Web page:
Cancer cells in neuroblastoma contain a molecule that breaks down a key energy source for the body's immune cells, leaving them too physically drained to fight the disease, according to new research.
Scientists have discovered that the cells in neuroblastoma - a rare type of childhood cancer that affects nerve cells - produce a molecule that breaks down arginine, one of the building blocks of proteins and an essential energy source for immune cells.
Around 90 cases of neuroblastoma are diagnosed each year in the UK, mostly in children under five years old.
This molecule - called 'arginase' - creates a huge dip in the level of arginine found in the area around the tumor. As soon as the body's immune cells get close to the cancer, the sudden lack of their favorite energy source makes them lethargic and ineffective.
Neuroblastoma cells have a molecule on their surface that marks them out as different from healthy cells. This had led to hopes that the immune system might be trained to recognize and destroy them. But this new research may explain why early attempts to harness the immune system in this way have so far been unsuccessful.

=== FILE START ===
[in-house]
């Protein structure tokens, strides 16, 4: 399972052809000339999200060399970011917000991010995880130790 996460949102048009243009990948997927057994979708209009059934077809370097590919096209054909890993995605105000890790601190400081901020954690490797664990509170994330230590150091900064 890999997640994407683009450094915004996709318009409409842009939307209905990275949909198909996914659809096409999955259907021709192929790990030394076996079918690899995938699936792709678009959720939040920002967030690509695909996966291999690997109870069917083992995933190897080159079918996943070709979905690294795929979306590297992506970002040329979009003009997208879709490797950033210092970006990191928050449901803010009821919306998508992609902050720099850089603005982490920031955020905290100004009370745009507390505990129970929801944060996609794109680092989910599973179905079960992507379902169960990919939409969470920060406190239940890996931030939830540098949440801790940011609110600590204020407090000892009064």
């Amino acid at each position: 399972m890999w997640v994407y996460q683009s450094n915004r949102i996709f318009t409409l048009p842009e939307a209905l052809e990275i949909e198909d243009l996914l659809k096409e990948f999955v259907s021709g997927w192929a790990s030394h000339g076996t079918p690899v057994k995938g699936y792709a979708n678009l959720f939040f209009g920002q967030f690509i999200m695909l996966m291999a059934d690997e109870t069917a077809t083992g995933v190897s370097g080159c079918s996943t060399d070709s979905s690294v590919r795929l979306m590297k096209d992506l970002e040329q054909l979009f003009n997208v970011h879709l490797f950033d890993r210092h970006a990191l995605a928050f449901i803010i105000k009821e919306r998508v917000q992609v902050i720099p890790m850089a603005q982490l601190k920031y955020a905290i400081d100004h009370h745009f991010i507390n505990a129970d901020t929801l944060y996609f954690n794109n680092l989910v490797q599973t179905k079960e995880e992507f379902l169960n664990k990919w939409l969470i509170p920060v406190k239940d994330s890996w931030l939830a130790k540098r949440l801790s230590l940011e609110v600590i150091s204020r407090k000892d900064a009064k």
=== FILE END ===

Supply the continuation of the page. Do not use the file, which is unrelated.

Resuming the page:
Dr Francis Mussai, study author at the University of Birmingham, said, "We've known for a while that harnessing the power of the immune system could be an effective way to treat neuroblastoma. But we didn't know why the immune cells were having such difficulty recognizing and destroying the tumour.
"Armed with this new knowledge about the role of arginine, we may be able to activate the immune system to attack cancer cells."
Dr Carmela De Santo, co-study author from the University of Birmingham, said, "Now the challenge is to develop new drugs which stop neuroblastoma from using arginine, and may make immune therapy more effective."
Citation: Mussai, F., et al, Neuroblastoma arginase activity creates an immunosuppressive microenvironment that impairs autologous and engineered immunity. Cancer Research, 2015. DOI: 10.1158/0008-5472.CAN-14-3443